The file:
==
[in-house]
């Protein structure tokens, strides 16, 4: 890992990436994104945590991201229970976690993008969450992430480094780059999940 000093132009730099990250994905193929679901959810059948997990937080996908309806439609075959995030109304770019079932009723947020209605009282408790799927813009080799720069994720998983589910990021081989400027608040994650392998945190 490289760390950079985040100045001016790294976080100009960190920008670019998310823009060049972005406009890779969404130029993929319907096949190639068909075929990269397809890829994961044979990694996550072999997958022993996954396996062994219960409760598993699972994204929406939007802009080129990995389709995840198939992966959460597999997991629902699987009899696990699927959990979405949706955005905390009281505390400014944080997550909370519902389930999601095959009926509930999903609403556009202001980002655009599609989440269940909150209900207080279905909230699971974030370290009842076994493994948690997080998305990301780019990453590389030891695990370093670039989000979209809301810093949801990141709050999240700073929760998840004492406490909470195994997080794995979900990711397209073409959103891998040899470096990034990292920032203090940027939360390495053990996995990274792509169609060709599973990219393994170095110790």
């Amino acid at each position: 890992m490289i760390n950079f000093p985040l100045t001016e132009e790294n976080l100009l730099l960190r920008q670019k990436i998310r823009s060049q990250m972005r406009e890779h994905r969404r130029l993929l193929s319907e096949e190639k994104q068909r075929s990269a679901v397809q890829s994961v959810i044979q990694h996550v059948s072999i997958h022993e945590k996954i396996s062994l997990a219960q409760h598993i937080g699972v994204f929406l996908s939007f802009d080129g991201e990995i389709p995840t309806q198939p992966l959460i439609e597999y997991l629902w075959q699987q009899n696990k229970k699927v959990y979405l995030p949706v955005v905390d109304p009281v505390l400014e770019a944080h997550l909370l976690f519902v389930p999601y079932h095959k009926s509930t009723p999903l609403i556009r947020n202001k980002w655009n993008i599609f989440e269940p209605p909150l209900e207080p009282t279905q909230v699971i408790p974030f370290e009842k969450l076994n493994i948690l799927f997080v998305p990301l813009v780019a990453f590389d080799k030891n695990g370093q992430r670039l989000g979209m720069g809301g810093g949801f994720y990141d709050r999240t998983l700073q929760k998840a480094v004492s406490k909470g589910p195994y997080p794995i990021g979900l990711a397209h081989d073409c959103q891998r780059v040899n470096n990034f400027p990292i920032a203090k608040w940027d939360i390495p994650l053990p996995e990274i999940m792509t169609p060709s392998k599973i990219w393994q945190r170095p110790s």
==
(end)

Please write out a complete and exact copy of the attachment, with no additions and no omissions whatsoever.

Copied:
[in-house]
């Protein structure tokens, strides 16, 4: 890992990436994104945590991201229970976690993008969450992430480094780059999940 000093132009730099990250994905193929679901959810059948997990937080996908309806439609075959995030109304770019079932009723947020209605009282408790799927813009080799720069994720998983589910990021081989400027608040994650392998945190 490289760390950079985040100045001016790294976080100009960190920008670019998310823009060049972005406009890779969404130029993929319907096949190639068909075929990269397809890829994961044979990694996550072999997958022993996954396996062994219960409760598993699972994204929406939007802009080129990995389709995840198939992966959460597999997991629902699987009899696990699927959990979405949706955005905390009281505390400014944080997550909370519902389930999601095959009926509930999903609403556009202001980002655009599609989440269940909150209900207080279905909230699971974030370290009842076994493994948690997080998305990301780019990453590389030891695990370093670039989000979209809301810093949801990141709050999240700073929760998840004492406490909470195994997080794995979900990711397209073409959103891998040899470096990034990292920032203090940027939360390495053990996995990274792509169609060709599973990219393994170095110790």
């Amino acid at each position: 890992m490289i760390n950079f000093p985040l100045t001016e132009e790294n976080l100009l730099l960190r920008q670019k990436i998310r823009s060049q990250m972005r406009e890779h994905r969404r130029l993929l193929s319907e096949e190639k994104q068909r075929s990269a679901v397809q890829s994961v959810i044979q990694h996550v059948s072999i997958h022993e945590k996954i396996s062994l997990a219960q409760h598993i937080g699972v994204f929406l996908s939007f802009d080129g991201e990995i389709p995840t309806q198939p992966l959460i439609e597999y997991l629902w075959q699987q009899n696990k229970k699927v959990y979405l995030p949706v955005v905390d109304p009281v505390l400014e770019a944080h997550l909370l976690f519902v389930p999601y079932h095959k009926s509930t009723p999903l609403i556009r947020n202001k980002w655009n993008i599609f989440e269940p209605p909150l209900e207080p009282t279905q909230v699971i408790p974030f370290e009842k969450l076994n493994i948690l799927f997080v998305p990301l813009v780019a990453f590389d080799k030891n695990g370093q992430r670039l989000g979209m720069g809301g810093g949801f994720y990141d709050r999240t998983l700073q929760k998840a480094v004492s406490k909470g589910p195994y997080p794995i990021g979900l990711a397209h081989d073409c959103q891998r780059v040899n470096n990034f400027p990292i920032a203090k608040w940027d939360i390495p994650l053990p996995e990274i999940m792509t169609p060709s392998k599973i990219w393994q945190r170095p110790s």